During the 1960’s, the use of analogue signalling tones between telephone exchanges gave rise to a new phenomenon called “Phone Phreaking”. The word “phreak” is apparently a combination of “phone”, “free” and “freak”, so it’s rather a good name.
Phone phreaking seems to have developed independently in a number of different places, but one of the early pioneers was a blind American schoolboy named Joe Engressia. At the age of eight, it is said that Engressia liked to dial non-working telephone numbers just to listen to the recording that said “This number is not in service”. One day, he started whistling a tune while listening to a recorded announcement and was surprised to find that the line suddenly went dead. When he repeated the experiment, the result was the same. Full of curiosity, he rang the local phone company and asked them why this had happened. An engineer explained that the phenomenon was known as “talk-off”, and that it occurred when a 2,600Hz tone occurred by chance during the course of a telephone conversation.
Joe subsequently discovered that he could use this knowledge to obtain free telephone calls. In 1969, while a student at the University of South Florida, he was disciplined by the college after being caught whistling-up free long distance calls for fellow students. His exploits eventually led to him being arrested and prosecuted for “malicious mischief” after he featured prominently in a famous 1971 article on phone phreaking in Esquire magazine.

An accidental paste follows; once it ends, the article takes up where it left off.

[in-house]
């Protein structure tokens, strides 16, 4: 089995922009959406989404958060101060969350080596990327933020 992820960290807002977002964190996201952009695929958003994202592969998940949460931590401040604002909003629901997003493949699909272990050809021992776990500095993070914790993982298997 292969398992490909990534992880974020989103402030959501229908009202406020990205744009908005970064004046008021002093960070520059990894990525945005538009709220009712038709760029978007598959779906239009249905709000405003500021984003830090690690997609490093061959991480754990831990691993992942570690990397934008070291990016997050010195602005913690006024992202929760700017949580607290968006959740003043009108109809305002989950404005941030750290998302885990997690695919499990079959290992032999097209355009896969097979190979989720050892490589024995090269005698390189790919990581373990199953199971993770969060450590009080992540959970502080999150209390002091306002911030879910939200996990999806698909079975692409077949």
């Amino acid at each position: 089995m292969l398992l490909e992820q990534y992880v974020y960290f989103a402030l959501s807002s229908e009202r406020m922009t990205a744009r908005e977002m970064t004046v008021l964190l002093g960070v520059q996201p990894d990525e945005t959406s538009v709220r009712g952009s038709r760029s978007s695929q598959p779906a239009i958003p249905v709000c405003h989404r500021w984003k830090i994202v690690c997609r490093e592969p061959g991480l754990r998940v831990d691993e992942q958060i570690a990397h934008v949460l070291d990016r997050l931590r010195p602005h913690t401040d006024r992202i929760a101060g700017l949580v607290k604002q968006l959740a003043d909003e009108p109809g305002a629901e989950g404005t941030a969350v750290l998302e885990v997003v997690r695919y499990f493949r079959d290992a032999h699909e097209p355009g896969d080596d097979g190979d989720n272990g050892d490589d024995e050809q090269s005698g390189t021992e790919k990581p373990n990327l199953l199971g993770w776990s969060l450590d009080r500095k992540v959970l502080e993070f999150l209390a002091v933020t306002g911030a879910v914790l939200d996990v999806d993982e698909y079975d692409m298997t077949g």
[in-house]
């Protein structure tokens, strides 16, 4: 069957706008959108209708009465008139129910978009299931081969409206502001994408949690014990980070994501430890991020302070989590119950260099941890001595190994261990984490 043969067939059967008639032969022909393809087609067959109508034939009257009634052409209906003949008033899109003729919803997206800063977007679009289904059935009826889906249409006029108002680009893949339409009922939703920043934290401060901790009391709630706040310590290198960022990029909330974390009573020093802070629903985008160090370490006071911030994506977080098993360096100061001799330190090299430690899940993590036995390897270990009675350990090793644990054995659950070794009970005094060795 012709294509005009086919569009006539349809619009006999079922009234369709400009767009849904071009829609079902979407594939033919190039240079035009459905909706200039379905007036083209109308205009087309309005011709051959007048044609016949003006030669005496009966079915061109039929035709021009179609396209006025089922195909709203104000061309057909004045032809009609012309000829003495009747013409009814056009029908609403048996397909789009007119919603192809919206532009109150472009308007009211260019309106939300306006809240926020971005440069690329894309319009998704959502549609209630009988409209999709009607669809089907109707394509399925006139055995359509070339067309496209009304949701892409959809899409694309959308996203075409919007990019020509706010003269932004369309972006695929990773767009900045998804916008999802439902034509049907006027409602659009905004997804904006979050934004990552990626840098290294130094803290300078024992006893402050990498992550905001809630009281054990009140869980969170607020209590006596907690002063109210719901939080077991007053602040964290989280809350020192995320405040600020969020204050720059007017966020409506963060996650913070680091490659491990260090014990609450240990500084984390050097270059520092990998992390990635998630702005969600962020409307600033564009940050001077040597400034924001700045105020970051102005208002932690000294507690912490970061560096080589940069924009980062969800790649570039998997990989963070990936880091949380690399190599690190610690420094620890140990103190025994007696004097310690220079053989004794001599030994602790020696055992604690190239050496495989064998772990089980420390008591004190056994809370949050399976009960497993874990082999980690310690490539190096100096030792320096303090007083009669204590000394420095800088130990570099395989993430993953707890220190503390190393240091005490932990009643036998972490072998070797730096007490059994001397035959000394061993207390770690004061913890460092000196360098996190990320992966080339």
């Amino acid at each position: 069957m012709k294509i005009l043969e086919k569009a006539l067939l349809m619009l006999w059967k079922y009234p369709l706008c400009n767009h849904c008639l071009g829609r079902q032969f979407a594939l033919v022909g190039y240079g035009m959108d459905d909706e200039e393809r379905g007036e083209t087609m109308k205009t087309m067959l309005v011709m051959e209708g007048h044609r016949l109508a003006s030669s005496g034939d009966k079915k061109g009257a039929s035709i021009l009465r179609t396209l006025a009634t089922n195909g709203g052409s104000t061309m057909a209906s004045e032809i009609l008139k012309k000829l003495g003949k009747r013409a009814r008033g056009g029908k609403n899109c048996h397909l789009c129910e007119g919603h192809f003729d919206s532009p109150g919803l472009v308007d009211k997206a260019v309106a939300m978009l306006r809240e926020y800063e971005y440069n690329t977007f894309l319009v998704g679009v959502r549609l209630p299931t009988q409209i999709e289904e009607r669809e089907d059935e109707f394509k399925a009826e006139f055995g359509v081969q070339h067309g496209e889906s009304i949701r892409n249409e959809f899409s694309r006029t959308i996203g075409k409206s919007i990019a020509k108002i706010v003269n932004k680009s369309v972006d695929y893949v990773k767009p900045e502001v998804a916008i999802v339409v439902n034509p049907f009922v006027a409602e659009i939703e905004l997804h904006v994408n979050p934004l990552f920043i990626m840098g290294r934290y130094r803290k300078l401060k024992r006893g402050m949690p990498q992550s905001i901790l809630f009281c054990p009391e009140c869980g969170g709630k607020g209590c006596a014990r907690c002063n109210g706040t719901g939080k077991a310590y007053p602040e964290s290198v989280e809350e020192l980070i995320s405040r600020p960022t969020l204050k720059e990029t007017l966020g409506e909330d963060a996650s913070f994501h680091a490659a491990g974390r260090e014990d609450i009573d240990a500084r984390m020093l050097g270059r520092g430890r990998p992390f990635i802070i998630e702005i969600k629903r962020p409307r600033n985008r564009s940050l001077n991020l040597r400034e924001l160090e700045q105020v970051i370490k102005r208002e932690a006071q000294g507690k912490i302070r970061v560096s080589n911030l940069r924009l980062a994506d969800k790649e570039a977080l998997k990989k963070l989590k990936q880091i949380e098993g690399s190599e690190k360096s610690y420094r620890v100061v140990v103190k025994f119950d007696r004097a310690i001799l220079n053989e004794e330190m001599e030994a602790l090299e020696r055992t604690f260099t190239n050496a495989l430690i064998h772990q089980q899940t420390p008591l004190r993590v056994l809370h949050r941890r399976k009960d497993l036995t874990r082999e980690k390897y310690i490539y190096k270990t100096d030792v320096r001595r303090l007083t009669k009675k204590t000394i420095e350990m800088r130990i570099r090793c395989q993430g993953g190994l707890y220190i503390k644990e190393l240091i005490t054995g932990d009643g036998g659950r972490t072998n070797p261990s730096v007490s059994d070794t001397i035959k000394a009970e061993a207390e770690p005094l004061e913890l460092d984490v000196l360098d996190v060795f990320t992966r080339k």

Joe Engressia had perfect pitch, which meant that he could whistle an accurate 2,600 Hz tone whenever he wanted. However, for the benefit of lesser mortals without perfect pitch (or those who could not whistle), electronic “blue box” tone generators soon started to appear. These boxes were held next to the telephone mouthpiece, and enabled phone phreaks to generate the full range of signalling tones that they needed. It was even discovered that the plastic whistle included as a free gift in packets of Cap’n Crunch breakfast cereal would produce the required 2,600 Hz tone.
Phone phreaks loved to demonstrate their expertise by setting up complex calls with devious routes. For example, a call might be established between two adjacent telephones with a route that threaded its way around the world, thereby enabling the speaker to listen to the sound of their own voice. Telephone conference calls were organised – free, of course – during which phreaks would exchange information about the inner workings of the telephone system and brag about their latest exploits. Since these activities were illegal, calls of this type were often made from public phone boxes, but the fear of prosecution seems to have done little to deter dedicated phone phreaks. It was only with the introduction of digital telephone exchanges in the 1980’s that phone phreaking finally came to an end.